Fig. 4
figure 4

Stratification analysis of the cluster clinical utility. A Box plots of the four pyroptosis regulators expression between different clinical characteristics. B Heatmap of the correlation of the two clusters with ccRCC patient clinical characteristics

Experimental verification of the four regulators expression

Based on the bioinformatic analysis of the expression of these four regulators, we analysed the mRNA and protein expression levels. Compared to normal cells, the expression levels of these 4 genes were upregulated to varying degrees in the two ccRCC cell lines (Fig. 5A). Correspondingly, the protein expression patterns of AIM2, NOD2, and GZMB from the HPA database revealed that the regulators were also overexpressed in ccRCC tissue compared to normal tissue (Fig. 5B).

Fig. 5
figure 5

Verification of the four regulators expression. A Four pyroptosis regulators gene expression in normal and ccRCC cell lines. B The immunohistochemistry staining of three pyroptosis in normal kidney tissue and renal cancer tissue were shown from the HPA database (HPA Antibody ID: HPA031365, HPA003418, HPA041985;  × 10)

Four pyroptosis regulator expression patterns in multiple cancers

Further investigation of the expression pattern of these four pyroptosis regulators in pan-cancer showed that four pyroptosis regulators were differentially expressed in multiple cancers (Fig. 6A). AIM2 was differentially expressed in multiple cancers, including bladder, breast, esophageal, kidney, liver, lung, stomach, and endometrium, as well as CASP5, NOD2, and GZMB (Fig. 6A). Further analysis found that AIM2 was the most positively related to HNSC, while CASP5 was negatively related with COAD (Fig. 6B). And AIM2 and GZMB were the two genes with the most significant positive association (Correlation coefficient  = 0.59, Fig. 6C).

Fig. 6
figure 6

Pan-cancer analysis of the four pyroptosis regulators expression pattern. A Four pyroptosis regulators expression levels in different cancer types and normal tissues. B Four pyroptosis regulators expression levels in different cancer types from TCGA data. C Correlation between the four pyroptosis regulators. D Four pyroptosis regulators expression associated with RNAss and DNAss in different cancers

During cancer progression, tumor cells can gradually lose a differentiated phenotype and acquire progenitor and stem-cell-like features [11]. Generally, the RNAss and the DNAss can be used to assess the stemness of cancer stem cells [12]. Therefore, the correlation between pyroptosis regulators with tumor stemness measured by RNAss and DNAss was explored. The four regulators were significantly positively or negatively correlated with RNAss and DNAss in most of the pan-cancers (Fig. 6D). Notably, in KIRC, AIM2 and GZMB were positively or negatively associated with RNAss, respectively, while NOD2 was negatively associated with DNAss (Additional file 3: Figure S3).

Association of the four pyroptosis regulators with tumor immune microenvironment in pan-cancer

Based on the important regulatory effect of pyroptosis genes on different immune cell types, the four regulators were further investigated in the pan-cancer microenvironment. Interestingly, except AIM2 was negatively associated with DLBC and CASP5 was negatively associated with COAD and READ in ESTIMATE score and stromal score, others were positively associated with cancers in the immune score, stromal score, and ESTIMATE score (Fig. 7A). To explore the four pyroptosis regulators expression in different immune subtypes in pan-cancer, Immune infiltrates were divided into six types for analysis which correspond from tumor-promoting to tumor suppressive, respectively, including wound healing, IFN-γ dominant, inflammatory, lymphocyte depleted, immunologically quiet, and TGF-β dominant. Interestingly, the four pyroptosis regulators were all significantly related to immune subtypes, and the four pyroptosis regulators were most highly expressed in IFN-γ dominant, followed by TGF-β dominant (Fig. 7B). In KIRC, however, the expression of the four pyroptosis regulators was the highest in C2 as same as pan-cancer analysis. AIM2, which had the second-highest expression in immune subtypes, was related with C1, while NOD2, CASP5, and GZMB were related to C6 (Fig. 2E).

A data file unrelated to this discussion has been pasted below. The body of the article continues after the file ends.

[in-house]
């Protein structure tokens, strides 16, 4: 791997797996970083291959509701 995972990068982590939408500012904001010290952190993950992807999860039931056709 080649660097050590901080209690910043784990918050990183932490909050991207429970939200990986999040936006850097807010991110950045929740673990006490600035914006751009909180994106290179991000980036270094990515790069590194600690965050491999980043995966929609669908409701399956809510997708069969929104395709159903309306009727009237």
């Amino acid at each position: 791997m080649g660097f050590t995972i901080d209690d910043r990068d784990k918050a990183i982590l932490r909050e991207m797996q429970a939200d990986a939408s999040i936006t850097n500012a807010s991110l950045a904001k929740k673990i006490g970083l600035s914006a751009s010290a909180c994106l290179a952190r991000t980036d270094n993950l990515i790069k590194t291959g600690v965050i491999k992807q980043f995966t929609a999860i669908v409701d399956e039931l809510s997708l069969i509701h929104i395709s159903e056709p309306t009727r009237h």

Fig. 7
figure 7

Pan-cancer TIME analysis of the four pyroptosis regulators. A Associations of the four pyroptosis regulators expression with stromal score, immune score, and ESTIMATE score in multiple cancers. B The correlation of pyroptosis regulators expression with immune infiltrate subtypes in multiple cancers. C1 wound healing, C2 INF-r dominant, C3 inflammatory, C4 lymphocyte depleted, C5 immunologically quiet, C6 TGF-β dominant. ***p  < 0.001


Surgical resection is the first treatment for renal cell carcinoma in our clinical practice. However, it is still difficult to remove renal cell carcinoma metastasis. Metastatic renal cell carcinoma is resistant to radiotherapy and systemic therapy, including hormone therapy, and chemotherapy [13]. A clinical trial of nivolumab, an anti–PD-L1 immune checkpoint inhibitor, for the treatment of metastatic ccRCC (CheckMate-025) has demonstrated that nivolumab has significantly superior OS, hazard ratio, ORR and overall response rate [14]. These studies indicate that the application of immunotherapy in the treatment of ccRCC has great prospects. An in-depth analysis of the heterogeneity of the ccRCC TIME may help to provide precise and individualized immunotherapy management to improve the treatment effect and the quality of the patient's prognosis survival. Here, ccRCC patients were separated into two independent molecular subtypes with differential clinical characteristics, immune gene expression, and TIME through consensus clustering for four main pyroptosis regulators. According to the present study, Cluster 2 had a worse prognosis than Cluster 1, but Cluster 2 was more sensitive to immunotherapy.